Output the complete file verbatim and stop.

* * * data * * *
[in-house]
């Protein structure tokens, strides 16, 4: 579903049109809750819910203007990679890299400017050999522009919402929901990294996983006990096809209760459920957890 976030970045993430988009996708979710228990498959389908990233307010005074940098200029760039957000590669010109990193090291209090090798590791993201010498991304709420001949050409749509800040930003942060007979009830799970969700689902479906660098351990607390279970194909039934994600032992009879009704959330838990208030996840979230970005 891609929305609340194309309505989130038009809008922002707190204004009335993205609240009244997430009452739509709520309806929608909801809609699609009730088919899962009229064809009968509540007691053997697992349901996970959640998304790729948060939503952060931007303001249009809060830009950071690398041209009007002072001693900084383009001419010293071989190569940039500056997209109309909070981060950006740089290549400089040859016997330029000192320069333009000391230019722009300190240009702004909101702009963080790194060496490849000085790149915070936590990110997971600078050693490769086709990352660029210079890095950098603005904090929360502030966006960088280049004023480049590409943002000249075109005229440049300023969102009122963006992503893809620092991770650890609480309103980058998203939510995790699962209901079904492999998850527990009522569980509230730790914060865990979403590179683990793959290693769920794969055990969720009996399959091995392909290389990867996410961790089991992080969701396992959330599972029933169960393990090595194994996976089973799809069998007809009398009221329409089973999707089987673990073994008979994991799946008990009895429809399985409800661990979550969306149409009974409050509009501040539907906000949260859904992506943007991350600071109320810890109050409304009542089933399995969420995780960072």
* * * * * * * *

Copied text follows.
[in-house]
């Protein structure tokens, strides 16, 4: 579903049109809750819910203007990679890299400017050999522009919402929901990294996983006990096809209760459920957890 976030970045993430988009996708979710228990498959389908990233307010005074940098200029760039957000590669010109990193090291209090090798590791993201010498991304709420001949050409749509800040930003942060007979009830799970969700689902479906660098351990607390279970194909039934994600032992009879009704959330838990208030996840979230970005 891609929305609340194309309505989130038009809008922002707190204004009335993205609240009244997430009452739509709520309806929608909801809609699609009730088919899962009229064809009968509540007691053997697992349901996970959640998304790729948060939503952060931007303001249009809060830009950071690398041209009007002072001693900084383009001419010293071989190569940039500056997209109309909070981060950006740089290549400089040859016997330029000192320069333009000391230019722009300190240009702004909101702009963080790194060496490849000085790149915070936590990110997971600078050693490769086709990352660029210079890095950098603005904090929360502030966006960088280049004023480049590409943002000249075109005229440049300023969102009122963006992503893809620092991770650890609480309103980058998203939510995790699962209901079904492999998850527990009522569980509230730790914060865990979403590179683990793959290693769920794969055990969720009996399959091995392909290389990867996410961790089991992080969701396992959330599972029933169960393990090595194994996976089973799809069998007809009398009221329409089973999707089987673990073994008979994991799946008990009895429809399985409800661990979550969306149409009974409050509009501040539907906000949260859904992506943007991350600071109320810890109050409304009542089933399995969420995780960072």